Therefore, if you care about keeping your browsing activities away from prying eyes, it’s important to determine what incognito mode does and doesn’t do to protect your privacy. Also, you may want to know if there’s anything else you can do to surf the web without worrying somebody is looking over your shoulder.
What is incognito mode and what is it for?
When it comes to surfing the Internet, many people choose to do it privately by opening a private window on their browser.
Incognito, or private mode helps you hide your online history from people who have access to your computer or smartphone, as it keeps no records of your searches, login details, or page visits. All this information, except downloaded files and bookmarks, is gone forever once you finish your incognito session by closing the private window.
This feature is especially helpful if you use a public computer to log into your accounts or share your device with family members but don’t like the idea of them secretly checking your browsing history.
Also, if a friend asks to use your device even for a sec, it may be a good idea to open a new private tab/window, so that they can sign into their accounts without signing you out.
What’s more, if you try searching for flight tickets, hotel rooms or car rentals while in private mode, chances are you’ll get better prices than you normally get. The trick here is simple: private browsing doesn’t allow saving cookies, which are used by websites to identify their users. Therefore, when you browse incognito, the booking platform can’t remember whether you have checked their offers before and increase prices accordingly.
All popular browsers, including Mozilla Firefox, Google Chrome, Safari, and Microsoft Edge, have a private, or incognito mode, which is a helpful tool to keep your online activities to yourself. But before trusting the feature completely, make sure you are aware of its limitations of protecting your browsing activities.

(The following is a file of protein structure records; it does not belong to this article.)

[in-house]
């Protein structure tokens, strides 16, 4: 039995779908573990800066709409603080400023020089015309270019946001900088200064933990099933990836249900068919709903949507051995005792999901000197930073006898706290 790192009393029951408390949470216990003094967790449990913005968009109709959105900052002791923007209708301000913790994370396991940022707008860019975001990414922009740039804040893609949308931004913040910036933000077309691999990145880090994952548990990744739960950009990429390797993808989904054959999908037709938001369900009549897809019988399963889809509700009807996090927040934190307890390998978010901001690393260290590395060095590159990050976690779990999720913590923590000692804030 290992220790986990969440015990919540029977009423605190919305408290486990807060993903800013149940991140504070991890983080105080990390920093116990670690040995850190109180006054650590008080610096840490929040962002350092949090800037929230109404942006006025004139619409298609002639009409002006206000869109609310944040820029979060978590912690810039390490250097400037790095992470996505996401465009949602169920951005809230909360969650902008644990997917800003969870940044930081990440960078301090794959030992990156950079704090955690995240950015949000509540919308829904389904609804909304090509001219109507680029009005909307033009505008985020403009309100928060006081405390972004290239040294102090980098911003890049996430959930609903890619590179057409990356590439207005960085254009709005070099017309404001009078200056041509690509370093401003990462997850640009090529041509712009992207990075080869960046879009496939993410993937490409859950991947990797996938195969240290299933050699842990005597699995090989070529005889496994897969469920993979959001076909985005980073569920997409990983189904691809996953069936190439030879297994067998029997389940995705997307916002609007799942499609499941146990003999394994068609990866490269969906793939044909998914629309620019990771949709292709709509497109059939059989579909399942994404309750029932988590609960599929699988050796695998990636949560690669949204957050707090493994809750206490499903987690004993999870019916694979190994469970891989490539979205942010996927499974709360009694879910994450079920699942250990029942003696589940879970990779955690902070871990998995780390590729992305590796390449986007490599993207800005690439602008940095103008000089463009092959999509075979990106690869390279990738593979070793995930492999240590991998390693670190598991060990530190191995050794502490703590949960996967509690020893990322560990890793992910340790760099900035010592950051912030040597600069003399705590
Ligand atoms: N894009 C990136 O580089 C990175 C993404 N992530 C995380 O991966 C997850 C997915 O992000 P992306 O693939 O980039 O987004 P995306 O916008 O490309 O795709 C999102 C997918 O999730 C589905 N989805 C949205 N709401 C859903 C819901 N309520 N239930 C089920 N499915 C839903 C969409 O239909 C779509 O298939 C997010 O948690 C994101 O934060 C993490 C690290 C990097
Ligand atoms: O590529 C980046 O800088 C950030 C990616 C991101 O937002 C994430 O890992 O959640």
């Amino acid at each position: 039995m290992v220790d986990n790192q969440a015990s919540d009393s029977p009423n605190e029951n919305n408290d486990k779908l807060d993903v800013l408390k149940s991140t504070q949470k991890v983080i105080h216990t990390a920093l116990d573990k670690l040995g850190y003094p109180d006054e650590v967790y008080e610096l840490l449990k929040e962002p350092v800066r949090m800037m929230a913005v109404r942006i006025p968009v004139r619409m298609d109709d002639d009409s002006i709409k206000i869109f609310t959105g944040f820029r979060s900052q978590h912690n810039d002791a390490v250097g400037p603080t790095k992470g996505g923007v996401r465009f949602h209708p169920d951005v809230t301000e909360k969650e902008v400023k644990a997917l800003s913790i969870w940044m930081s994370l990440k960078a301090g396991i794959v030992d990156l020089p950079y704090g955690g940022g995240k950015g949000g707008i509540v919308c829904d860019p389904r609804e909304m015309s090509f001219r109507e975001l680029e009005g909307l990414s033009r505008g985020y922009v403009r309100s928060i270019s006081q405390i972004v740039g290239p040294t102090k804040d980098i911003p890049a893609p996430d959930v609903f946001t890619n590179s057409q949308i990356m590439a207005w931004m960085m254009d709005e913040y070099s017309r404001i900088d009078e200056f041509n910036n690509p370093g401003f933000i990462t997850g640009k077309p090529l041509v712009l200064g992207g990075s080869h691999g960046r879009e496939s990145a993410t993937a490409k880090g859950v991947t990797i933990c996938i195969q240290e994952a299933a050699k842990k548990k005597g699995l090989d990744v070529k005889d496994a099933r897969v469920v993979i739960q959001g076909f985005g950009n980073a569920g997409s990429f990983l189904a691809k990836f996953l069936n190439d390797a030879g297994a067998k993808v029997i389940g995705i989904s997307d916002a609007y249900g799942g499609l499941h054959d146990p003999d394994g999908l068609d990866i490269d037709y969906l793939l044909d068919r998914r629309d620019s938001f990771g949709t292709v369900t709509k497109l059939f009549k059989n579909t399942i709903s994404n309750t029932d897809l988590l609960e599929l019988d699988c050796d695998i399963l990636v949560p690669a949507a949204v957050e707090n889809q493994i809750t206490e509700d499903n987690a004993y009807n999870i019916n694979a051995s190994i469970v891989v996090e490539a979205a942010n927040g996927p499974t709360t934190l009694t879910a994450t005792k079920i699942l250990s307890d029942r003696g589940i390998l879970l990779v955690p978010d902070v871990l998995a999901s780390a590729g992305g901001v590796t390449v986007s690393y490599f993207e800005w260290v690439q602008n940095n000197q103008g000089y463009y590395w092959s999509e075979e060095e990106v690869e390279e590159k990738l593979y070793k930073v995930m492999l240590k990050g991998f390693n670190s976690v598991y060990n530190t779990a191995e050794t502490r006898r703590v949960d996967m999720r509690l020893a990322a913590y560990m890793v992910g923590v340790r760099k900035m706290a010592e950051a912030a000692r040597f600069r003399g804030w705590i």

Why your browser’s private window is not as private as you think
Many people use incognito mode for anonymous browsing, underestimating its limits and thinking that nobody can see what they do on the Internet. Unfortunately, this is only partly true.
While the private mode allows you accessing websites without keeping records of your browsing history, it doesn’t hide your activities from those who know your IP address. What it means, is that when you log in to Facebook, Gmail or anywhere else using a private window, these websites will know about it.
And they aren’t the only ones – private mode will not protect you from being monitored by your ISP (Internet Service Provider), marketers, and even from your snoopy boss or government if they for some reason decide to spy on you.
In other words, private mode protects your privacy locally, but can’t offer you any protection when it comes to online tracking based on your IP address.
So should you stop using private mode?
Of course not. Everyone should have the right to keep their online life private, and opening the incognito window on your favorite browser is a good start. This will ensure that the browser you’re using won’t keep records of whatever you are doing, so even if someone checks your browsing history, they won’t get anything.
The next step to make sure your communications are truly private is to conceal your IP address – the traitor that makes you visible online. This one is pretty easy – get yourself a reliable VPN (Virtual Private Network) and enable it every time you are about to go online. A VPN will hide your actual IP address and replace it with the IP of a remote VPN server. This way, anyone trying to track your online browsing habits using your IP won’t be able to do that.